Research Your House at the Central Library

picture of house
A house on Indian Hill Road, Vestavia, 1961...

picture of house
and in 2012.

You’ve just purchased an old house and you want to research its history. So where do you start? First, it’s important to note that not every home will have documentation of historic significance. Keeping that in mind, the Central Library offers several avenues to start your research.

Your first step will be to obtain a parcel ID for the property you are researching. If you own your property, you should be able to find the ID number in your closing documents or on your property tax bill. If you are unable to locate the parcel ID, you can go to the Business, Science & Technology Department at the Central Library and use the RealQuest database to obtain the ID number. The RealQuest database also provides detailed property profiles, parcel maps, and street map plus.

After obtaining the parcel ID, you can go to the Archives Department to see if they have Board of Equalization records on your property. According to the Archives Department, the BOE files contain basic information on the structures and accessed values on properties built before the mid 1970s. Some of the files also contain pictures of the façade of the structure and references for deeds and mortgages.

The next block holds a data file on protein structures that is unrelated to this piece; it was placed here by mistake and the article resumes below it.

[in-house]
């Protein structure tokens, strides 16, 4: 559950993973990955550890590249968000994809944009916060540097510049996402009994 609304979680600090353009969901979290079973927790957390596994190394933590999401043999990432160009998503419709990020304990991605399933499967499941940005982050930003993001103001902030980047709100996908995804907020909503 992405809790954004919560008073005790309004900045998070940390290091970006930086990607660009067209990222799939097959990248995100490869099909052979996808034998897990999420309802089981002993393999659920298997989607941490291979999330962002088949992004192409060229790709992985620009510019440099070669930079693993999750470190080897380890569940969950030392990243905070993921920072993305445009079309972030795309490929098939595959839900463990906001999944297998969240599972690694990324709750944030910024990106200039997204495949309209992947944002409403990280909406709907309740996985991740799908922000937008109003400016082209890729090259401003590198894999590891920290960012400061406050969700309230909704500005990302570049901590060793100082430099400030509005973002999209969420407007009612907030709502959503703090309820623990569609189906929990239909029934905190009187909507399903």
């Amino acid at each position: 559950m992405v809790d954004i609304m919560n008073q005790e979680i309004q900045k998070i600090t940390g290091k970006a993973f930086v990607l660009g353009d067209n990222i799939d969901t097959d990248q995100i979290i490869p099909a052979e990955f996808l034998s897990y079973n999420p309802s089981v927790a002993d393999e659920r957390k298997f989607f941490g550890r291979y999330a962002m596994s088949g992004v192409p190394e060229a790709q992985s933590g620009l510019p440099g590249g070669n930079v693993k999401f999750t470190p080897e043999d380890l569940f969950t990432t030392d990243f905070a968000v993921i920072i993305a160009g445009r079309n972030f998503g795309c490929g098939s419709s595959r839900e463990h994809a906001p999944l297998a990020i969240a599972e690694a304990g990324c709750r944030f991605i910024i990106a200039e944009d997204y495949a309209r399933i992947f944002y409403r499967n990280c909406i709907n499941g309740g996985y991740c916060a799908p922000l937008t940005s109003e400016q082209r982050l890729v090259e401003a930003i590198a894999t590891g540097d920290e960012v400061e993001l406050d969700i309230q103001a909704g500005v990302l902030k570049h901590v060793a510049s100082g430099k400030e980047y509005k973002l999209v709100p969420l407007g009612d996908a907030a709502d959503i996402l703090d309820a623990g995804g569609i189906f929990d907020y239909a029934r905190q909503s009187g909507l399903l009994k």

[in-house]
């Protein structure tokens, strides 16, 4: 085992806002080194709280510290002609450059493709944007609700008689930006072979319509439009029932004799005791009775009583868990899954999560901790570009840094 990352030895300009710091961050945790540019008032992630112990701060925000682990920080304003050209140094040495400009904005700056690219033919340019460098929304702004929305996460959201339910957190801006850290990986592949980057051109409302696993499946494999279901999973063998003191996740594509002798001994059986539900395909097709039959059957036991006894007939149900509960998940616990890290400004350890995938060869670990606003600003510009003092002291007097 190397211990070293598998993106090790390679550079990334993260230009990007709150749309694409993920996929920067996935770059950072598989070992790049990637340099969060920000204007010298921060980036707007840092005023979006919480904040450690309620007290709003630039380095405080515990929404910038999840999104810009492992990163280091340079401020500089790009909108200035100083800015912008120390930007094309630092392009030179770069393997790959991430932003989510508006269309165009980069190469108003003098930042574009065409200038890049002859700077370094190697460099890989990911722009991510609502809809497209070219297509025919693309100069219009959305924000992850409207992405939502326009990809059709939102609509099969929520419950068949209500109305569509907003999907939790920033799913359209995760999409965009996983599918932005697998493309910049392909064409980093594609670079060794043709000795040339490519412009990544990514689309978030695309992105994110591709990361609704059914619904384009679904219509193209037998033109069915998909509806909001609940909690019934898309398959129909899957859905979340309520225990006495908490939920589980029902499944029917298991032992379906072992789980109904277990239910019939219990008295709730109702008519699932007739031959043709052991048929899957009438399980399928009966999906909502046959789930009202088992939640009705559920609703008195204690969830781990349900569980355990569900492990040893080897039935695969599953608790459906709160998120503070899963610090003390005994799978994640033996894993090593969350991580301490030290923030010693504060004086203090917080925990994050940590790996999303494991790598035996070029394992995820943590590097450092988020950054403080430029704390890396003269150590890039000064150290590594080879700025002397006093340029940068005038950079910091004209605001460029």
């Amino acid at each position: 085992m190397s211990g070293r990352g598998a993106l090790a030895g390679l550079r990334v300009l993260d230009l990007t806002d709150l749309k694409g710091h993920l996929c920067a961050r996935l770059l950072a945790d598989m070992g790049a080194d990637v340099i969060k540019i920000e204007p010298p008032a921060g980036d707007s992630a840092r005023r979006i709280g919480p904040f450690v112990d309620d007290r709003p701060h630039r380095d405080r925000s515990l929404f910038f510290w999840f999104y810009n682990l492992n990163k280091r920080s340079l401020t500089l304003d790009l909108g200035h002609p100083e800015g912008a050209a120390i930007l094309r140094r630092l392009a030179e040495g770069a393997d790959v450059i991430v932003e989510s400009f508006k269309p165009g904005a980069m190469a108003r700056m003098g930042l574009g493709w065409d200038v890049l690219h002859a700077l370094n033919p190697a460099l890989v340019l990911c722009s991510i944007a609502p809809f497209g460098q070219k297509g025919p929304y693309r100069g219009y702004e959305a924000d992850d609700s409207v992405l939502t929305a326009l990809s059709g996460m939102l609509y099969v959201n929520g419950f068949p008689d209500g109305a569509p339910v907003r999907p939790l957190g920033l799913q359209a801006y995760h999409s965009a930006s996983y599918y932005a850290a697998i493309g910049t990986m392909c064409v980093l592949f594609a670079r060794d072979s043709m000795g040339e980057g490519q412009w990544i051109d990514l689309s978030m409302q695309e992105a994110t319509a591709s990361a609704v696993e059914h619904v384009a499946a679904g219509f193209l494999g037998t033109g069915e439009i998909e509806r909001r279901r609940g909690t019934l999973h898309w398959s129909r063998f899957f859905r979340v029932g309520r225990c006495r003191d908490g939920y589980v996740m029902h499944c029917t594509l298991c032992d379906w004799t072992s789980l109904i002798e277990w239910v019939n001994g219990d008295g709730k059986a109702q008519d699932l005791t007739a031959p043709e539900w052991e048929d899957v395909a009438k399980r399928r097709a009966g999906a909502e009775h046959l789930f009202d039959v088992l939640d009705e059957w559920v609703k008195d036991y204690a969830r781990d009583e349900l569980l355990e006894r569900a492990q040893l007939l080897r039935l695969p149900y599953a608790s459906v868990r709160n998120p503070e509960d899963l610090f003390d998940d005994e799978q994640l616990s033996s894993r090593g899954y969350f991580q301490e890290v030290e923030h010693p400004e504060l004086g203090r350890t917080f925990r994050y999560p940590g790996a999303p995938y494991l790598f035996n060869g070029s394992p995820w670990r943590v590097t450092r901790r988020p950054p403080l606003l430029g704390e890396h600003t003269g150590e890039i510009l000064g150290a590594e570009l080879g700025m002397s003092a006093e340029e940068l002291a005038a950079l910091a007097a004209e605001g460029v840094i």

The next step is for those who are interested in researching previous occupants of their home. The Southern History Department has the Polk directories dating back to 1883 in bound-book format. The directory can identify the name of the resident, including the spouse’s name. Sometimes the directories provide the resident’s occupation and/or place of work.

As you can see, the Central Library is a good starting point in researching the history of your house.

Submitted by Busines, Science & Technology Department
Central Library